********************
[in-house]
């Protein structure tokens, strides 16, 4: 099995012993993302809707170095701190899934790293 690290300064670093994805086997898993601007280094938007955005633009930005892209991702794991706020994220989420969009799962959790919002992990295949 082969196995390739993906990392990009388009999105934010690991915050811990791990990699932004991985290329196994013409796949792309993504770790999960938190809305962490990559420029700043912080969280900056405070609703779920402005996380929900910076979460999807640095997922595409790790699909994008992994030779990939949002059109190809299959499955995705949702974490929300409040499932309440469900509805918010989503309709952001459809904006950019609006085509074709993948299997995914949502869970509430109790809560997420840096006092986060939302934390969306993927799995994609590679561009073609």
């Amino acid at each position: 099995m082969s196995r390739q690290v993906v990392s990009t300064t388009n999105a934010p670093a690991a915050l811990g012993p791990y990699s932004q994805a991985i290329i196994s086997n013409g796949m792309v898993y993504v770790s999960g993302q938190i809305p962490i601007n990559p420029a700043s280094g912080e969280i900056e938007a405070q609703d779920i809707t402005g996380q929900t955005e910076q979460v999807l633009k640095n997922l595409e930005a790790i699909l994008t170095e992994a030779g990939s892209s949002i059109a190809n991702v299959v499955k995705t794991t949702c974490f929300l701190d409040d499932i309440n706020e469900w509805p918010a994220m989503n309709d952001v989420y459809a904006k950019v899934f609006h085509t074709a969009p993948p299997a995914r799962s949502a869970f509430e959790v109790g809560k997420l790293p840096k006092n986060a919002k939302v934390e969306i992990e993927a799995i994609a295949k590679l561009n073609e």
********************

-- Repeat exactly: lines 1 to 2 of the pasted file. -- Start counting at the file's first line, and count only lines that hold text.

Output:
[in-house]
């Protein structure tokens, strides 16, 4: 099995012993993302809707170095701190899934790293 690290300064670093994805086997898993601007280094938007955005633009930005892209991702794991706020994220989420969009799962959790919002992990295949 082969196995390739993906990392990009388009999105934010690991915050811990791990990699932004991985290329196994013409796949792309993504770790999960938190809305962490990559420029700043912080969280900056405070609703779920402005996380929900910076979460999807640095997922595409790790699909994008992994030779990939949002059109190809299959499955995705949702974490929300409040499932309440469900509805918010989503309709952001459809904006950019609006085509074709993948299997995914949502869970509430109790809560997420840096006092986060939302934390969306993927799995994609590679561009073609």